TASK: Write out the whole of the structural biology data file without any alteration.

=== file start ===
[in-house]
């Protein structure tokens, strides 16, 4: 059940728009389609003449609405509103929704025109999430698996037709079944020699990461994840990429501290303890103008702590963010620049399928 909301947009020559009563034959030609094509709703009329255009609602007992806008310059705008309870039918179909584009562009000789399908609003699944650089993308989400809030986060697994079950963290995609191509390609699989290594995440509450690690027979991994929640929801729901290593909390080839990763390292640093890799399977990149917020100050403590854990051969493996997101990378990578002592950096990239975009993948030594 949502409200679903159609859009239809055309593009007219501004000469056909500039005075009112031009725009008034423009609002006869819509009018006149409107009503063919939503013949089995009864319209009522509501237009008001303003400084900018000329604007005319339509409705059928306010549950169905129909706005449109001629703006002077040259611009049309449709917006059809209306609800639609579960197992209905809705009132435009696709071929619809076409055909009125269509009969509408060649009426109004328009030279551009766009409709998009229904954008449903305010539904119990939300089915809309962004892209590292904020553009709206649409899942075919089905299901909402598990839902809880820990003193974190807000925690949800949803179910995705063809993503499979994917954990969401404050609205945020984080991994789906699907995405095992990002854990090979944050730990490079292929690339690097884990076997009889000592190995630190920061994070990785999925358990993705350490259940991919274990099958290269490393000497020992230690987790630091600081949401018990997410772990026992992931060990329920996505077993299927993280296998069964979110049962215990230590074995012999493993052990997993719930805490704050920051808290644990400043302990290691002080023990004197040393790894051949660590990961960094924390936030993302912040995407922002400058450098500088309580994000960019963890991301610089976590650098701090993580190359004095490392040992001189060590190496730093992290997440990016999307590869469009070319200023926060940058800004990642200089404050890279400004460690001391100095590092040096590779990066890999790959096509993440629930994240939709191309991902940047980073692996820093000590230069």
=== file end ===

[in-house]
């Protein structure tokens, strides 16, 4: 059940728009389609003449609405509103929704025109999430698996037709079944020699990461994840990429501290303890103008702590963010620049399928 909301947009020559009563034959030609094509709703009329255009609602007992806008310059705008309870039918179909584009562009000789399908609003699944650089993308989400809030986060697994079950963290995609191509390609699989290594995440509450690690027979991994929640929801729901290593909390080839990763390292640093890799399977990149917020100050403590854990051969493996997101990378990578002592950096990239975009993948030594 949502409200679903159609859009239809055309593009007219501004000469056909500039005075009112031009725009008034423009609002006869819509009018006149409107009503063919939503013949089995009864319209009522509501237009008001303003400084900018000329604007005319339509409705059928306010549950169905129909706005449109001629703006002077040259611009049309449709917006059809209306609800639609579960197992209905809705009132435009696709071929619809076409055909009125269509009969509408060649009426109004328009030279551009766009409709998009229904954008449903305010539904119990939300089915809309962004892209590292904020553009709206649409899942075919089905299901909402598990839902809880820990003193974190807000925690949800949803179910995705063809993503499979994917954990969401404050609205945020984080991994789906699907995405095992990002854990090979944050730990490079292929690339690097884990076997009889000592190995630190920061994070990785999925358990993705350490259940991919274990099958290269490393000497020992230690987790630091600081949401018990997410772990026992992931060990329920996505077993299927993280296998069964979110049962215990230590074995012999493993052990997993719930805490704050920051808290644990400043302990290691002080023990004197040393790894051949660590990961960094924390936030993302912040995407922002400058450098500088309580994000960019963890991301610089976590650098701090993580190359004095490392040992001189060590190496730093992290997440990016999307590869469009070319200023926060940058800004990642200089404050890279400004460690001391100095590092040096590779990066890999790959096509993440629930994240939709191309991902940047980073692996820093000590230069």